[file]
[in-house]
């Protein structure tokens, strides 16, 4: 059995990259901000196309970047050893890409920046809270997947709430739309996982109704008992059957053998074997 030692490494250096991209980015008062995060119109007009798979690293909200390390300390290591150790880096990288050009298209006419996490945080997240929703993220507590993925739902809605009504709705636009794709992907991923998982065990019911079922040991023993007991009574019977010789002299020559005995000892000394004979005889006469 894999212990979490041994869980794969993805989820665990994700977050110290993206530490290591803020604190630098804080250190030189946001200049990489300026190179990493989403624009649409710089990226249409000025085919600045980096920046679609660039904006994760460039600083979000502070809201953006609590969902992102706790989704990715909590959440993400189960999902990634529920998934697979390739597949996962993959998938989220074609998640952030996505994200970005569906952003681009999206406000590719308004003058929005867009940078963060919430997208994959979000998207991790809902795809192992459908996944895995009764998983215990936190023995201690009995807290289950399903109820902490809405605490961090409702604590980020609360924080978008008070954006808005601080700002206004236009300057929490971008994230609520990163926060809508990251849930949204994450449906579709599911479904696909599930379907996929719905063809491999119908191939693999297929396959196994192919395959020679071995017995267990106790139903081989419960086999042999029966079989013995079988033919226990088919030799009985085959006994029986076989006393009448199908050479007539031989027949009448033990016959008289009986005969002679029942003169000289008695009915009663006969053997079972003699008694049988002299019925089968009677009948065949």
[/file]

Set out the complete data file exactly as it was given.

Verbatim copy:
[in-house]
């Protein structure tokens, strides 16, 4: 059995990259901000196309970047050893890409920046809270997947709430739309996982109704008992059957053998074997 030692490494250096991209980015008062995060119109007009798979690293909200390390300390290591150790880096990288050009298209006419996490945080997240929703993220507590993925739902809605009504709705636009794709992907991923998982065990019911079922040991023993007991009574019977010789002299020559005995000892000394004979005889006469 894999212990979490041994869980794969993805989820665990994700977050110290993206530490290591803020604190630098804080250190030189946001200049990489300026190179990493989403624009649409710089990226249409000025085919600045980096920046679609660039904006994760460039600083979000502070809201953006609590969902992102706790989704990715909590959440993400189960999902990634529920998934697979390739597949996962993959998938989220074609998640952030996505994200970005569906952003681009999206406000590719308004003058929005867009940078963060919430997208994959979000998207991790809902795809192992459908996944895995009764998983215990936190023995201690009995807290289950399903109820902490809405605490961090409702604590980020609360924080978008008070954006808005601080700002206004236009300057929490971008994230609520990163926060809508990251849930949204994450449906579709599911479904696909599930379907996929719905063809491999119908191939693999297929396959196994192919395959020679071995017995267990106790139903081989419960086999042999029966079989013995079988033919226990088919030799009985085959006994029986076989006393009448199908050479007539031989027949009448033990016959008289009986005969002679029942003169000289008695009915009663006969053997079972003699008694049988002299019925089968009677009948065949």